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AARP's Fast-Action Guide to Replacing Appliances

When your home essentials break — and there's no time to lose — these shopping tips can help

spinner image washing machine filled with colorful clothes with soap suds spilling out onto the floor
AARP (Getty Images)

The refrigerator just went kaput, and you need to replace it ASAP. No need to worry. We’ve got you covered. It may have been a while since you last shopped for major home items — and a lot has changed. Use this shopper’s guide to get up to speed on the latest models and options for household essentials.


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spinner image front-loading washer and dryer side by side
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When washing machines give up the ghost, they typically leave you with a soggy mess. Even before that, a permanent bad smell might be a sign it’s time for a replacement; older units may lose the ability to adequately self-clean. And over time inner parts can loosen, causing the unit to lose its uniform spinning. Plus there’s lots of water involved with each load; leaks can emerge.

Once washers and dryers wear out, the typical path is to replace them with same-size units. But as kids move out and household activity evolves, consider downsizing your machines to save money, space and energy usage.

Top-loading is back

While most experts a decade ago would have recommended a front-loading model for maximum efficiency and the cleanest clothes, top-loading models have improved substantially in recent years, making the choice now one of personal preference, says Patric Richardson, a self-proclaimed laundry evangelist who hosts The Laundry Guy on Discovery+.

So are stackables

Stackable washers and dryers have also improved significantly in recent years, Richardson says, with many side-by-side models now built to stack as well. Another new space-saving design that is becoming more popular is the all-in-one machine, which can wash and dry your clothes without the need to move them.

Expect more sensors

Today’s washing machines can sense the level of dirt on clothes and the size of the load to determine the appropriate amount of water to use. That can be confusing at first for folks used to an older machine, who might wonder why the whole washing machine doesn’t fill with water. Dryers also now have sensors that automatically adjust the cycle time, based on the size and dampness of the load.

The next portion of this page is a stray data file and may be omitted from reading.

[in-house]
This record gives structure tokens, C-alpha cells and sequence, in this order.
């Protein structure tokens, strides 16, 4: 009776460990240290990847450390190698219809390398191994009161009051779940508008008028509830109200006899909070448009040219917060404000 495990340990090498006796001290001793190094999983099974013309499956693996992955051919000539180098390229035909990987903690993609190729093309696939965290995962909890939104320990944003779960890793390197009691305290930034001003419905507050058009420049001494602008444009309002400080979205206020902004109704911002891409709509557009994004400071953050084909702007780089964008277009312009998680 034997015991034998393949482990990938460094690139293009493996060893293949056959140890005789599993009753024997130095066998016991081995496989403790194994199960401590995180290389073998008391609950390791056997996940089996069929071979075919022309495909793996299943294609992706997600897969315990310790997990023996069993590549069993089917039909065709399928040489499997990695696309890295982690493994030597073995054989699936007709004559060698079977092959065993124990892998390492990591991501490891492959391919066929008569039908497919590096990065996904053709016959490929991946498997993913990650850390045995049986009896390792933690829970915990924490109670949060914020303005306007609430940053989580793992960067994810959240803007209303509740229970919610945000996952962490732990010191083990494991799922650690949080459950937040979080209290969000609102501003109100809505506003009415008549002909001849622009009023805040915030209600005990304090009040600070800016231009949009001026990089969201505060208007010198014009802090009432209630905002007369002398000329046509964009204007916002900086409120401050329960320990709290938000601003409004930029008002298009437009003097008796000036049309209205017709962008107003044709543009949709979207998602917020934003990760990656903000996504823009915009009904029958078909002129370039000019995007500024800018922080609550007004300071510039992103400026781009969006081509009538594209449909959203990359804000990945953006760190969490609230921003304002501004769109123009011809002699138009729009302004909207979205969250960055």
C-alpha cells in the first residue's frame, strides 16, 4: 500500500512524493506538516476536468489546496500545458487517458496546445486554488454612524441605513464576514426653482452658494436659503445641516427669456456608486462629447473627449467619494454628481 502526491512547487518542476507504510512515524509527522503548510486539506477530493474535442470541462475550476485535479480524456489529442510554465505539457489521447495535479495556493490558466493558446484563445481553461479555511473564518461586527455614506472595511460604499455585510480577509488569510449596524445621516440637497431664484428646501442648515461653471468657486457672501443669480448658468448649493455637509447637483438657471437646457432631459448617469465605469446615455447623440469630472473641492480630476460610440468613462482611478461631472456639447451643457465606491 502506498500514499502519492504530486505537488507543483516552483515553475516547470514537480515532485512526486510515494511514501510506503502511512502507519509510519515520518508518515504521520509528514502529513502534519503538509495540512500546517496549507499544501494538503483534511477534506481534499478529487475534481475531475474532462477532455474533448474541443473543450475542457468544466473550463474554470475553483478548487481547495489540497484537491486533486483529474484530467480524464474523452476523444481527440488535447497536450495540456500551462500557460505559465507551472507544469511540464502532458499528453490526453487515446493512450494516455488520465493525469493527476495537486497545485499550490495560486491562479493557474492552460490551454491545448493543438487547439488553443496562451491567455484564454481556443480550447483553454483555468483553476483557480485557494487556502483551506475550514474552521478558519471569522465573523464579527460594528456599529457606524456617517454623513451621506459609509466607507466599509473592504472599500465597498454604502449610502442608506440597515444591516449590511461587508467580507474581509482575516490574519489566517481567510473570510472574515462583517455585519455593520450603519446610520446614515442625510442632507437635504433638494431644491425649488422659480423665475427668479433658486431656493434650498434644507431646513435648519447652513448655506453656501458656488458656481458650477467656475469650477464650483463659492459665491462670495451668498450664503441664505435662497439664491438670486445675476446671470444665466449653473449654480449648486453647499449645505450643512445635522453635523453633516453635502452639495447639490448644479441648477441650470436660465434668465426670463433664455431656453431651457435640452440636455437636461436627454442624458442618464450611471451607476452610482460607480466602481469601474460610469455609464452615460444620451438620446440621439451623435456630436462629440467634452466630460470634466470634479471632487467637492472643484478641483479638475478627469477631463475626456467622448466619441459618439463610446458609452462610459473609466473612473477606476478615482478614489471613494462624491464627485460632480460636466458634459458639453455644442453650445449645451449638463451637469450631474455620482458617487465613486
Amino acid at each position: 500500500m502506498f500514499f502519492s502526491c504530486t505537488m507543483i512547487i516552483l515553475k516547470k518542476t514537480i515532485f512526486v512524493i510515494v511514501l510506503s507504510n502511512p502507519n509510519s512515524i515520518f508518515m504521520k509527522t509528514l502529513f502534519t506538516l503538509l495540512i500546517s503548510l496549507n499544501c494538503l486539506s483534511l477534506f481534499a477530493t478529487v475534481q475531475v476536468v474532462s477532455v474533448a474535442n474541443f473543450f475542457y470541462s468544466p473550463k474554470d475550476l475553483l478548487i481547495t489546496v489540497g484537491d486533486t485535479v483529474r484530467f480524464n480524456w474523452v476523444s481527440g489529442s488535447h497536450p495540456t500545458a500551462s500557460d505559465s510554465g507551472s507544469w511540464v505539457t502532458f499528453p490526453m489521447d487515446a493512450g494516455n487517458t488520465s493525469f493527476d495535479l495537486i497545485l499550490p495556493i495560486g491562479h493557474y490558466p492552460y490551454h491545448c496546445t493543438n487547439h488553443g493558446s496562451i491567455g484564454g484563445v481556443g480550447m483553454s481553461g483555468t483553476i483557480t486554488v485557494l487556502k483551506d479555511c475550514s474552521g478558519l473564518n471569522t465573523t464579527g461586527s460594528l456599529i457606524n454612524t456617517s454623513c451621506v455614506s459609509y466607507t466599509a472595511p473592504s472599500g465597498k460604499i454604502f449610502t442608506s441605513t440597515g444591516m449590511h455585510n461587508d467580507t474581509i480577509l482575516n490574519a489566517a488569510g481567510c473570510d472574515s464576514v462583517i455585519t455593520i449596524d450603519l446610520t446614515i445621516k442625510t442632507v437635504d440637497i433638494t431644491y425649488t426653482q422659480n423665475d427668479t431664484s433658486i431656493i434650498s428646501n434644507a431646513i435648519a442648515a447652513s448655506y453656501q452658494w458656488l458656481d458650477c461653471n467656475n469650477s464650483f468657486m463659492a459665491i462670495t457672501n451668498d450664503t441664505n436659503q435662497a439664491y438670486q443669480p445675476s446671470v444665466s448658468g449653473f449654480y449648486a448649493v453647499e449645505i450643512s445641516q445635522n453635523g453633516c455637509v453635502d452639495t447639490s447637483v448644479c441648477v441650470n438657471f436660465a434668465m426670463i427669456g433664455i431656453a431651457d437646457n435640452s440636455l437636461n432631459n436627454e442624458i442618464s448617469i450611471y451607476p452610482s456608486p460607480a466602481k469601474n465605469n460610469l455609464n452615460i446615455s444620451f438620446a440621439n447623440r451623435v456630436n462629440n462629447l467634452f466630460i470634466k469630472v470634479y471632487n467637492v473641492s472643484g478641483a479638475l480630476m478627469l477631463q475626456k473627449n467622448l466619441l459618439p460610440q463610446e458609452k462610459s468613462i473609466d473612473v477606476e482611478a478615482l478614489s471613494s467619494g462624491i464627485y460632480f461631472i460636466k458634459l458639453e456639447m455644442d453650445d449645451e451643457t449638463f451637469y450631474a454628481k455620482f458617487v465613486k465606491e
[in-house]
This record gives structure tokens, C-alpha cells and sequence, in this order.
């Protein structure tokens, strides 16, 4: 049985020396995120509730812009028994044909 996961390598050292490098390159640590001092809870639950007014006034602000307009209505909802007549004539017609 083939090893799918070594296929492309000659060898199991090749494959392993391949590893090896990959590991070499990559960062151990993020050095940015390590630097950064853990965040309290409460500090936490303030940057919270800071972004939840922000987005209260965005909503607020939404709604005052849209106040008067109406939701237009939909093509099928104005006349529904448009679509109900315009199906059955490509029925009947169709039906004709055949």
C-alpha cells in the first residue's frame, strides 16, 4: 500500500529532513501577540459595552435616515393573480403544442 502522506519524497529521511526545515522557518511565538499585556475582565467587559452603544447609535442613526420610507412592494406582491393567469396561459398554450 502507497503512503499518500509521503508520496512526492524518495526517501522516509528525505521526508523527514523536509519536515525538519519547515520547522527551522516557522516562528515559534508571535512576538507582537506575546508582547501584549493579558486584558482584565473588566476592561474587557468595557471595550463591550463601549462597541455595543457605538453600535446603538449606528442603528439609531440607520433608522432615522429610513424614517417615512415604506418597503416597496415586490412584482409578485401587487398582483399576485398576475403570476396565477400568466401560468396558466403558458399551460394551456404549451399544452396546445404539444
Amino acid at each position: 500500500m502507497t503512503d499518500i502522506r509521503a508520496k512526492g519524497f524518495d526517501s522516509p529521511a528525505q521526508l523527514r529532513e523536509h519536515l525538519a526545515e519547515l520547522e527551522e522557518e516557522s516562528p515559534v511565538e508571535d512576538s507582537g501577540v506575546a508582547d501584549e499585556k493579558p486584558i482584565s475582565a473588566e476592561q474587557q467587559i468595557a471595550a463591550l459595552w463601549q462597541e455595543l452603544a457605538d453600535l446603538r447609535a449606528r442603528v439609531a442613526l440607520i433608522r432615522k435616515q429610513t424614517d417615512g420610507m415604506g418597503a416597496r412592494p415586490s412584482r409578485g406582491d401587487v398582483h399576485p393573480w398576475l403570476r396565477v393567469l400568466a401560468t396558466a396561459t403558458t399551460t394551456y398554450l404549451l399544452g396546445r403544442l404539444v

No need to agitate

Many of today’s models no longer have a vertical agitator in the middle of the cavity. “They have figured out how to circulate the clothes without an agitator, which is softer on clothes and uses less water,” says Andrew Morris, senior manager of policy and programs at the Alliance for Water Efficiency. “Those still work well, and they’re gentler.”

What you'll pay

A matching washer-and-dryer set typically runs $1,000 to $2,300, whether the units are stackable or side-by-side. If you need just one of the appliances, expect an average cost of $700 to $1,300 for a washing machine and $800 to $1,200 for a dryer, according to data from


spinner image a stainless-steel refrigerator
AARP (GE Appliances)


When your refrigerator stops running, you might have to scramble to buy a new one before your food spoils. Better yet, be proactive and look for symptoms of a dying unit, among them: increased or unusual noise, condensation on the door, frost on the inside, too-hot coils and food spoiling before its time. Nonwarranty repairs are expensive, so buying new is often the sensible approach once your fridge is more than eight years old.

There are plenty of new options when you’re in the market for your next fridge.

A different door

It’s easy to spot the innovations in refrigerators before you even open them. Today some front doors have windows so you can view the contents, while others boast a built-in computer screen (for grandkids’ artwork sans tape!). In general, expect to see more doors and drawers; higher-end units often have four or five separate ways to get in.

In-door icemakers have evolved as well, with higher-end versions offering ice in crescents, cubes, crushed, craft and other shapes for those who want choices when cooling their beverages.

High-tech cooling

For a price, you can have a fancier interior too. “You can find multipoint LED lighting, flexible shelving, multiple food-specific refrigeration zones and even ethylene gas filters, which remove the gas emitted by certain foods, like apples, so that the rest of your groceries don’t spoil as fast,” says Honey Homes general manager Andrew Perroy. You can even find models with internal cameras you can access via smartphone to check from the supermarket to see whether you’re out of milk.

Lower power needs

Despite all these new technologies, today’s refrigerators are more efficient than those sold five to 10 years ago. While fridges with an Energy Star rating are the most efficient, even a model with average energy efficiency (check the yellow Energy Guide tag on the model in the store) should deliver energy — and utility bill — savings if you’re upgrading from a model that’s more than a decade old, says Jill Notini, vice president of communications for the Association of Home Appliance Manufacturers.